One response to my previous post – in which I critiqued the widespread Catholic outrage over HHS’ so-called “contraception mandate” – deserves its own follow-up, because it gets to the heart of a lot of objections raised in the Catholic world about health insurance coverage of reproductive services in general, and specifically about this latest HHS mandate.
This self-identified Democratic-leaning independent reader’s critique was, put simply, that even if they don’t object to women having access to contraception, people (such as [a small percentage of] Catholics) who object to contraception should not be forced to pay for other people’s use of it.
That this is also how the U.S. bishops are looking at the issue is shown in their response to the Obama administration’s recently proffered compromise (in which employees could receive free contraception directly from the insurer, paid for by the insurance company rather than by the Catholic hospital, university, or charity):
In the case where the employee and insurer agree to add the objectionable coverage [read: contraception coverage], that coverage is still provided as a part of the objecting employer’s plan, financed in the same way as the rest of the coverage offered by the objecting employer. This, too, raises serious moral concerns.
In other words, the bishops, like my reader, object to paying for something they find morally offensive.
On the surface, of course, this is a very compelling argument. None of us likes for our money to fund morally objectionable practices. It’s the whole principle behind Fair Trade and socially conscious investing. I don’t want my money to fund the exploitation of farmers and their families because I find that morally evil and degrading to human dignity; similarly, objectors to the HHS mandate argue, why should they be forced to pay for other people’s contraception if they think it is a moral evil that degrades human sexuality?
Now, of course, the question of who is really doing the paying when it comes to private insurance plans (like these Catholic institutions would have) is a separate one entirely – but suppose that for the sake of argument, we grant that just by paying my bill at a Catholic hospital or university I am thereby paying for the health insurance coverage of employees. Thus, my hands are dirtied if that insurance coverage includes contraception – and likewise, if the administrators of said institution are required to offer such health insurance, they are being forced to implicate themselves in moral evil.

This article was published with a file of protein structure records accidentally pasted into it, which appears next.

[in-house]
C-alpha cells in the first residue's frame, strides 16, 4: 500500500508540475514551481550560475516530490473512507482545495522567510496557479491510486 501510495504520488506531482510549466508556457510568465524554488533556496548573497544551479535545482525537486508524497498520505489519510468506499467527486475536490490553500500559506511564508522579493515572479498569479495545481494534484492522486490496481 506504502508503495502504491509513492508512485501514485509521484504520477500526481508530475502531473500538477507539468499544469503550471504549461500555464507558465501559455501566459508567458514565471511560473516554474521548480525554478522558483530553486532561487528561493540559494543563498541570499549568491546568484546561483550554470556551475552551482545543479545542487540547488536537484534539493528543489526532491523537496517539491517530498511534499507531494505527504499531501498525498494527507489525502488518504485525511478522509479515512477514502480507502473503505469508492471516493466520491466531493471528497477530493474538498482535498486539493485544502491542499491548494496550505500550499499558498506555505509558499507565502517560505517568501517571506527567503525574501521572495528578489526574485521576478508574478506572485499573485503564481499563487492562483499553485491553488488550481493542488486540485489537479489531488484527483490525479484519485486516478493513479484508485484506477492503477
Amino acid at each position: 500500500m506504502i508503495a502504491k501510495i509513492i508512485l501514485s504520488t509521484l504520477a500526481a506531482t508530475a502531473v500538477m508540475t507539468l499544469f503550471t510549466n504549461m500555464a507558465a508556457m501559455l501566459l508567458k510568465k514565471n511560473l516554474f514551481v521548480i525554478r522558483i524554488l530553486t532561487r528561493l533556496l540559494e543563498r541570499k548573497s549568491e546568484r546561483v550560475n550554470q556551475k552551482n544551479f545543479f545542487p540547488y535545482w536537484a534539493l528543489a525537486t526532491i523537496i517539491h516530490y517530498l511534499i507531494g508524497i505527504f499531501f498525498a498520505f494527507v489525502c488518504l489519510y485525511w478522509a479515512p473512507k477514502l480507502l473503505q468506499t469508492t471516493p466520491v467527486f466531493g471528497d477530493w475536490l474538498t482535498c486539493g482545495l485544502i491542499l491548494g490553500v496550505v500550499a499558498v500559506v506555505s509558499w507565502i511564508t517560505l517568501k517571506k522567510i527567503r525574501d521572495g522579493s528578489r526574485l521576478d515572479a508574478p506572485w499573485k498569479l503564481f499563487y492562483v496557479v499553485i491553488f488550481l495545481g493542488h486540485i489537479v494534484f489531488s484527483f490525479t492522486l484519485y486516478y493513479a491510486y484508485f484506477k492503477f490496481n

Here’s the problem with this argument. If an employee goes out and buys contraception with her salary because it’s not included in her health insurance coverage, aren’t my hands as a customer of that Catholic institution – or the “objecting employer’s” hands who paid the salary – just as dirtied, since her salary comes from this Catholic institution just like her health insurance does? Aren’t we – by this logic – therefore subsidizing her violation of Catholic teaching, simply by virtue of paying her a salary?
The point is, when it comes to paying for something one morally objects to, there is no meaningful difference between paying employees salaries (which they may as freely spend on birth control or donations to Planned Parenthood as on rosaries and prayer books) and providing health insurance coverage that simply subsidizes reproductive services. The money still comes from the same place, and it’s not like employees of Catholic institutions have any illusions about what the official Catholic position on birth control is, so it’s unlikely they’d take this mandated health insurance coverage as tacit approval by the institutional Church.
In other words, unless Catholic employers are willing to declare that they will not hire or pay employees who do not follow every particular of official Catholic teaching, they are just as much funding immorality (as they see it) whenever employees choose to purchase contraception (or anything else the employer morally objects to) as they would be by simply offering health insurance that covers contraception.
In short, what’s at issue in this debate over the “contraception mandate” is not religious liberty; rather, the issue is to what extent employers can and should control how employees choose to use their resources. This outrage about being forced to pay for other people’s abortions or contraception is really based in an anxiety over the personal agency of individuals employed in Catholic institutions – that if contraception is included in their insurance, they will of course choose to use it, and thus they must be protected from making that choice. Such an anxiety is fundamentally based on a patronizing and paternalistic view of employees and, ultimately, women, who cannot be trusted to make conscientious decisions on their own.
Now that’s something worthy of outrage.